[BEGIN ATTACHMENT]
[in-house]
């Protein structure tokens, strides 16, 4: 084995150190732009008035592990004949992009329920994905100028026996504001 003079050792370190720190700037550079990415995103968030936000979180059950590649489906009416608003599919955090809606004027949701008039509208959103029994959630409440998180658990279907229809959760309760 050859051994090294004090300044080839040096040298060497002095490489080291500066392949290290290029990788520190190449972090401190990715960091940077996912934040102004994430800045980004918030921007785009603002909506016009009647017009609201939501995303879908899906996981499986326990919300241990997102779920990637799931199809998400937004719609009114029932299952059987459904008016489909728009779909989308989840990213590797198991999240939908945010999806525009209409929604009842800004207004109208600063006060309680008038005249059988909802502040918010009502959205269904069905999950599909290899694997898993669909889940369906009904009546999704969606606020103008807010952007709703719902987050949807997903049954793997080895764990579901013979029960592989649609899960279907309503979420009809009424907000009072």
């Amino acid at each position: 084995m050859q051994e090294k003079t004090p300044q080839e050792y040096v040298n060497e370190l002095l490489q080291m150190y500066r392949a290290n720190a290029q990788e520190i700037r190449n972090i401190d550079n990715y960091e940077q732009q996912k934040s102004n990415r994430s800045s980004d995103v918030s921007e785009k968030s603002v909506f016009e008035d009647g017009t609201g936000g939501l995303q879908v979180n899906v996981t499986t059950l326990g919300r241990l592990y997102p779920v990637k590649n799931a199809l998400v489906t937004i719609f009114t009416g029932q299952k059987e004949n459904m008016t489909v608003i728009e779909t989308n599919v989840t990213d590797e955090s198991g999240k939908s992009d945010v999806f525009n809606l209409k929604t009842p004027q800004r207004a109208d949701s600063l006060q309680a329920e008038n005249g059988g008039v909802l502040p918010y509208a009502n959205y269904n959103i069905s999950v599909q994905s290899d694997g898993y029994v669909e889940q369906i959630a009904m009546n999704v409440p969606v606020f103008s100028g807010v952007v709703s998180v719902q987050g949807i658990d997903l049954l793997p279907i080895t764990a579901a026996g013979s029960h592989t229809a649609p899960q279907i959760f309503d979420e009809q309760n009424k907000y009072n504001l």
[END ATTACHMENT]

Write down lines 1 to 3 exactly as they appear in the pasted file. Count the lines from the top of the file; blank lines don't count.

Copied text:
[in-house]
């Protein structure tokens, strides 16, 4: 084995150190732009008035592990004949992009329920994905100028026996504001 003079050792370190720190700037550079990415995103968030936000979180059950590649489906009416608003599919955090809606004027949701008039509208959103029994959630409440998180658990279907229809959760309760 050859051994090294004090300044080839040096040298060497002095490489080291500066392949290290290029990788520190190449972090401190990715960091940077996912934040102004994430800045980004918030921007785009603002909506016009009647017009609201939501995303879908899906996981499986326990919300241990997102779920990637799931199809998400937004719609009114029932299952059987459904008016489909728009779909989308989840990213590797198991999240939908945010999806525009209409929604009842800004207004109208600063006060309680008038005249059988909802502040918010009502959205269904069905999950599909290899694997898993669909889940369906009904009546999704969606606020103008807010952007709703719902987050949807997903049954793997080895764990579901013979029960592989649609899960279907309503979420009809009424907000009072």
């Amino acid at each position: 084995m050859q051994e090294k003079t004090p300044q080839e050792y040096v040298n060497e370190l002095l490489q080291m150190y500066r392949a290290n720190a290029q990788e520190i700037r190449n972090i401190d550079n990715y960091e940077q732009q996912k934040s102004n990415r994430s800045s980004d995103v918030s921007e785009k968030s603002v909506f016009e008035d009647g017009t609201g936000g939501l995303q879908v979180n899906v996981t499986t059950l326990g919300r241990l592990y997102p779920v990637k590649n799931a199809l998400v489906t937004i719609f009114t009416g029932q299952k059987e004949n459904m008016t489909v608003i728009e779909t989308n599919v989840t990213d590797e955090s198991g999240k939908s992009d945010v999806f525009n809606l209409k929604t009842p004027q800004r207004a109208d949701s600063l006060q309680a329920e008038n005249g059988g008039v909802l502040p918010y509208a009502n959205y269904n959103i069905s999950v599909q994905s290899d694997g898993y029994v669909e889940q369906i959630a009904m009546n999704v409440p969606v606020f103008s100028g807010v952007v709703s998180v719902q987050g949807i658990d997903l049954l793997p279907i080895t764990a579901a026996g013979s029960h592989t229809a649609p899960q279907i959760f309503d979420e009809q309760n009424k907000y009072n504001l």